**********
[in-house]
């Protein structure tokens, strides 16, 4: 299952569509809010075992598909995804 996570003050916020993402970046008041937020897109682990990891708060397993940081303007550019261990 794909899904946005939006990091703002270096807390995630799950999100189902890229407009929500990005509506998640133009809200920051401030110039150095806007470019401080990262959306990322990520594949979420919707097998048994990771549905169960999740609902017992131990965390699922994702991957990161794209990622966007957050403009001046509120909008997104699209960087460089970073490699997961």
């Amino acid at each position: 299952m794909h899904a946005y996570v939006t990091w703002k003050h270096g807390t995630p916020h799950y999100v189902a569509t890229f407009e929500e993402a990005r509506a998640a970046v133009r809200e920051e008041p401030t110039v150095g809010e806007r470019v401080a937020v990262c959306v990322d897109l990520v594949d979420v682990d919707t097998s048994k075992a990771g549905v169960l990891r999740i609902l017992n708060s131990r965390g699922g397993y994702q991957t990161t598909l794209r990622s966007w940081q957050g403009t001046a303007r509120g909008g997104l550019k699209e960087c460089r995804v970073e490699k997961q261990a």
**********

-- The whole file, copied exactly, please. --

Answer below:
[in-house]
């Protein structure tokens, strides 16, 4: 299952569509809010075992598909995804 996570003050916020993402970046008041937020897109682990990891708060397993940081303007550019261990 794909899904946005939006990091703002270096807390995630799950999100189902890229407009929500990005509506998640133009809200920051401030110039150095806007470019401080990262959306990322990520594949979420919707097998048994990771549905169960999740609902017992131990965390699922994702991957990161794209990622966007957050403009001046509120909008997104699209960087460089970073490699997961």
């Amino acid at each position: 299952m794909h899904a946005y996570v939006t990091w703002k003050h270096g807390t995630p916020h799950y999100v189902a569509t890229f407009e929500e993402a990005r509506a998640a970046v133009r809200e920051e008041p401030t110039v150095g809010e806007r470019v401080a937020v990262c959306v990322d897109l990520v594949d979420v682990d919707t097998s048994k075992a990771g549905v169960l990891r999740i609902l017992n708060s131990r965390g699922g397993y994702q991957t990161t598909l794209r990622s966007w940081q957050g403009t001046a303007r509120g909008g997104l550019k699209e960087c460089r995804v970073e490699k997961q261990a």